ST. PETERSBURG — The 42-year-old inverted pyramid’s time at the end of the downtown pier is about to end.
The City Council on Thursday approved spending $5.2 million to begin replacing The Pier, including $3.16 million to demolish the iconic upside-down pyramid.
The six-month demolition by Sonny Glasbrenner Inc. of Clearwater will make way for The Pier Park project the council approved in May. Set-up for the demolition is expected to begin next week, Public Works Administrator Mike Connors said.
The $50 million pier project includes $33 million for the ASD Architects of Tampa/Rogers Partners of New York design team to build The Pier Park, which replaces the pyramid with a new structure at the end of the pier and adds a series of parks, water and recreation amenities along the way.
The Pier Park construction is scheduled to begin in early 2017 and be completed in mid-2018, according to the agreement approved Thursday. Prior to that, the city and the design team members in coming months will meet with residents, boaters, businesses and others interested to put final touches on the design.
Council members were relieved to move ahead with the contract and construction phase after a year-long process by the mayor’s Pier Selection Committee to choose a design team, which included public presentations by competing groups and long, contentious public hearings.
“It’s time to move forward,” said Council member Steve Kornell, echoing the sentiments of most of his colleagues.
Only Councilman Wengay Newton voted against the agreements, questioning the propriety of allowing Glasbrenner to amend its original bid from 2012, during a previous attempt to replace the pier with the so-called Lens project.
The Pier Park design incorporates gardens and paths, a water splash area, floating docks, boat tie-ups and shops leading to an expansive great lawn and new multilevel building and observation areas to replace the pyramid. Initial plans call for a destination restaurant in the uplands area near Beach Drive and concessions in other areas.
In addition, the city will have another $20 million in special taxing district money through an agreement Mayor Rick Kriseman negotiated with Pinellas County officials to tie in Pier Park with Spa Beach and other downtown parks and areas.
The dismantling of the pyramid and some portions of the pier will be done without explosives, Connors said. Some of the concrete pilings will be sawed, and larger pieces moved south to shore-up about 2,500 feet of eroding shoreline at Albert Whitted Airport. The 1940s seawall there is crumbling in some places and completely washed out in others.
Newton was the only council member who objected to the agreements, suggesting that allowing Glasbrenner to amend its first bid without offering other bidders the same chance amounted to “bid tampering.”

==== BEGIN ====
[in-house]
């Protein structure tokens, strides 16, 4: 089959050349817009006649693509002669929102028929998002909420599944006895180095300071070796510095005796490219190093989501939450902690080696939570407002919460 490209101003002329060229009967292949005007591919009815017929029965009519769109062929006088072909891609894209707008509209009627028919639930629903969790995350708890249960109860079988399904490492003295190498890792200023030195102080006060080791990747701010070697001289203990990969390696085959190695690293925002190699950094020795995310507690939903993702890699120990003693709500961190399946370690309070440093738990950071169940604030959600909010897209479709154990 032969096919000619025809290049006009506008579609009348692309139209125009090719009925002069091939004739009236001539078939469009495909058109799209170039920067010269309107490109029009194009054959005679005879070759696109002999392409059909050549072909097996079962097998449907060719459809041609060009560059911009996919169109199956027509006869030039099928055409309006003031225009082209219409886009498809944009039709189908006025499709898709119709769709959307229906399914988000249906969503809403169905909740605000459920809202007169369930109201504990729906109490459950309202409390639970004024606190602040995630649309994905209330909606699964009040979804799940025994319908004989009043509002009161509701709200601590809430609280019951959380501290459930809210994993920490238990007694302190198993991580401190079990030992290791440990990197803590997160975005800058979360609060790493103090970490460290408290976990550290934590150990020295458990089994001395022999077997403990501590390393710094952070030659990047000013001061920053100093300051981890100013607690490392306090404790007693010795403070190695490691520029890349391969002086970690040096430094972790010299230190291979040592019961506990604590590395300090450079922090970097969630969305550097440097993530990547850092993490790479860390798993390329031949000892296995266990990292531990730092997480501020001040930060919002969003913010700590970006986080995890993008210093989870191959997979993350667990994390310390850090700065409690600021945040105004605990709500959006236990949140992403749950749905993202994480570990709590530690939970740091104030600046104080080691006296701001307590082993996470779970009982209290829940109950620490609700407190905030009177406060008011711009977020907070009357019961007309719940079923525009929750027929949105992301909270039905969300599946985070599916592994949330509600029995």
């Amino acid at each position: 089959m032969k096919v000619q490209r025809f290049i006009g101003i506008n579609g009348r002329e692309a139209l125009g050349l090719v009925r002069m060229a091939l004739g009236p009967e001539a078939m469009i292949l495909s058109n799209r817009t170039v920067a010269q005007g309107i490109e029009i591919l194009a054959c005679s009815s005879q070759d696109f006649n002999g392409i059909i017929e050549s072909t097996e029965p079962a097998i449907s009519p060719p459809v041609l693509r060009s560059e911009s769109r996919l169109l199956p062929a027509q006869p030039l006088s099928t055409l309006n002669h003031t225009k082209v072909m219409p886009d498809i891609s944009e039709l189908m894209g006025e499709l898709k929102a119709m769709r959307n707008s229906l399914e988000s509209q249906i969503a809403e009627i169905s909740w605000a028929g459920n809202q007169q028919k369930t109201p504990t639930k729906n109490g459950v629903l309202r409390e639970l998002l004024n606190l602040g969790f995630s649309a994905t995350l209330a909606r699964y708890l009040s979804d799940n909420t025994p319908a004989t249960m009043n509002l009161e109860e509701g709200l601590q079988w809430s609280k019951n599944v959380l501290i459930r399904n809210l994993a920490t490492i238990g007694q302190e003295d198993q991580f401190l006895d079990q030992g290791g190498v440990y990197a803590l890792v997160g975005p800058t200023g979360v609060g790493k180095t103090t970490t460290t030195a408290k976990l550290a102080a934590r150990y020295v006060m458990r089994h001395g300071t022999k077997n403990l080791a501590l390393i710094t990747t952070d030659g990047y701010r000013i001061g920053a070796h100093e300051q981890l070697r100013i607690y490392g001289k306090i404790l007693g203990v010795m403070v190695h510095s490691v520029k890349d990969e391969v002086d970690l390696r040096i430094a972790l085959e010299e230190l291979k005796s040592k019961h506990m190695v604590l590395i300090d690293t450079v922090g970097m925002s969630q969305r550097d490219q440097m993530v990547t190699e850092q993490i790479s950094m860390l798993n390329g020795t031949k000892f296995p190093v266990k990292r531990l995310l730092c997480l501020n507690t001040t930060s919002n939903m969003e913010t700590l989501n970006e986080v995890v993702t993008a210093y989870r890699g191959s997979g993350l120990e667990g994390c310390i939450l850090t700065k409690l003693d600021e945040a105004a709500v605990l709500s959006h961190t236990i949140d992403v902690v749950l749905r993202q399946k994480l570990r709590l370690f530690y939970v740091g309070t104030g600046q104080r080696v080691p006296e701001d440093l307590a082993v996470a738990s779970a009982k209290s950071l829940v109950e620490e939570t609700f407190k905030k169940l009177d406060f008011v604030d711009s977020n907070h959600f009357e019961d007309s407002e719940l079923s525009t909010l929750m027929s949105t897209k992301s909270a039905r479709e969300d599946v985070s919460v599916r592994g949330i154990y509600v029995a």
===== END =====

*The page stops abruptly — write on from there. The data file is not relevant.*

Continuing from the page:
“I have a serious problem with that,” Newton said.
Glasbrenner added $147,526 to its original 2012 bid for the time that has elapsed since then, but still was $885,000 less than the next lowest bid.
Other council members saw no problem with the change after so long of a time, and the city attorney’s office said it did not violate the bid process.
Kornell challenged Newton, telling him if he believes there was bid tampering he should report it to the Florida Department of Law Enforcement.
“Other than that, it’s just politics for the cameras,” Kornell said, adding that would be “ridiculous.” Councilwoman Darden Rice called the bid-tampering charge “a little outrageous.”
Councilman Karl Nurse said re-bidding the project without reason would be irresponsible, considering construction costs have increased as the economy has rebounded and the city would have to pay more.
Newton also sided with some residents who advised the council to delay the demolition in case ASD-Rogers fails to get permits for the project. The second-ranked design proposal by the St. Pete Design Group, which Newton favored, would re-use the inverted pyramid.
“I believe we’re rushing things,” said Hal Freedman, a downtown resident.
Connors said the agreements with ASD-Rogers already have been negotiated, which were part of what the council approved, and the rankings of the remaining design teams no longer matter.
“This essentially closes the chapter on any other alternatives to be considered,” he said.
Kornell questioned how the process could be considered rushed, given the year-long process to select The Pier Park and the previous effort to build the Lens project that was overturned in a referendum in 2013.
“I don’t get it,” he said. “It feels like it has gone on for years. Because it has gone on for years.”
Councilman Bill Dudley noted the pier has been an issue in the eight years he has been on the council. He said he was ready to approve the agreements “so we can move on and get this thing done in my lifetime.”
Kornell said residents had their say when the Million Dollar Pier was built in 1926 and when the pyramid was built in 1973, and that it is time for a new generation to have its opportunity.
“We’re never going to have unanimity,” he said. “Let’s move forward. Let’s have a pier. Let’s have the best pier we can.”